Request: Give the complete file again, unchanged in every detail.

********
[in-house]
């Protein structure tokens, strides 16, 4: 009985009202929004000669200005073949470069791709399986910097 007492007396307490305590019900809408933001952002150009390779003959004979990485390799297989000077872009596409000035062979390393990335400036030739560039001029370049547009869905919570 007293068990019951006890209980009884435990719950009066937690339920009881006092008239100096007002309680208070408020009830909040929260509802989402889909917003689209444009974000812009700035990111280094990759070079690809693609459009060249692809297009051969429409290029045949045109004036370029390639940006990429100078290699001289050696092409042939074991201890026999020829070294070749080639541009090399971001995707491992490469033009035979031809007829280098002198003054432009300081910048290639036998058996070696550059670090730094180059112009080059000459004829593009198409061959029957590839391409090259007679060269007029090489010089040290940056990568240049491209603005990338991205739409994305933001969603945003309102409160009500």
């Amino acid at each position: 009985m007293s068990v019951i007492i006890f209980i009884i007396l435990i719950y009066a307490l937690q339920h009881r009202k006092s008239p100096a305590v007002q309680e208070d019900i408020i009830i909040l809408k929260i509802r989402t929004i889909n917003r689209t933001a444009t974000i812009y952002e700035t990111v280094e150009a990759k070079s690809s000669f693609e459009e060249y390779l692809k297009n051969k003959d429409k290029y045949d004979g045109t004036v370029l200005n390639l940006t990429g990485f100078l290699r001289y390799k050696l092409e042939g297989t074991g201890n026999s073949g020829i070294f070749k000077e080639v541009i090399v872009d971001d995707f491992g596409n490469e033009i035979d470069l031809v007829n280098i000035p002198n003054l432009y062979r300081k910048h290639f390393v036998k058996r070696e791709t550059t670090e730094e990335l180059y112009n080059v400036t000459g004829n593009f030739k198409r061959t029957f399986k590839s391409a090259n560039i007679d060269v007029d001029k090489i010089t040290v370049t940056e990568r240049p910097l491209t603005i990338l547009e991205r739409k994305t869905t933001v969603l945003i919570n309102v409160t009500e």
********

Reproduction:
[in-house]
């Protein structure tokens, strides 16, 4: 009985009202929004000669200005073949470069791709399986910097 007492007396307490305590019900809408933001952002150009390779003959004979990485390799297989000077872009596409000035062979390393990335400036030739560039001029370049547009869905919570 007293068990019951006890209980009884435990719950009066937690339920009881006092008239100096007002309680208070408020009830909040929260509802989402889909917003689209444009974000812009700035990111280094990759070079690809693609459009060249692809297009051969429409290029045949045109004036370029390639940006990429100078290699001289050696092409042939074991201890026999020829070294070749080639541009090399971001995707491992490469033009035979031809007829280098002198003054432009300081910048290639036998058996070696550059670090730094180059112009080059000459004829593009198409061959029957590839391409090259007679060269007029090489010089040290940056990568240049491209603005990338991205739409994305933001969603945003309102409160009500």
């Amino acid at each position: 009985m007293s068990v019951i007492i006890f209980i009884i007396l435990i719950y009066a307490l937690q339920h009881r009202k006092s008239p100096a305590v007002q309680e208070d019900i408020i009830i909040l809408k929260i509802r989402t929004i889909n917003r689209t933001a444009t974000i812009y952002e700035t990111v280094e150009a990759k070079s690809s000669f693609e459009e060249y390779l692809k297009n051969k003959d429409k290029y045949d004979g045109t004036v370029l200005n390639l940006t990429g990485f100078l290699r001289y390799k050696l092409e042939g297989t074991g201890n026999s073949g020829i070294f070749k000077e080639v541009i090399v872009d971001d995707f491992g596409n490469e033009i035979d470069l031809v007829n280098i000035p002198n003054l432009y062979r300081k910048h290639f390393v036998k058996r070696e791709t550059t670090e730094e990335l180059y112009n080059v400036t000459g004829n593009f030739k198409r061959t029957f399986k590839s391409a090259n560039i007679d060269v007029d001029k090489i010089t040290v370049t940056e990568r240049p910097l491209t603005i990338l547009e991205r739409k994305t869905t933001v969603l945003i919570n309102v409160t009500e």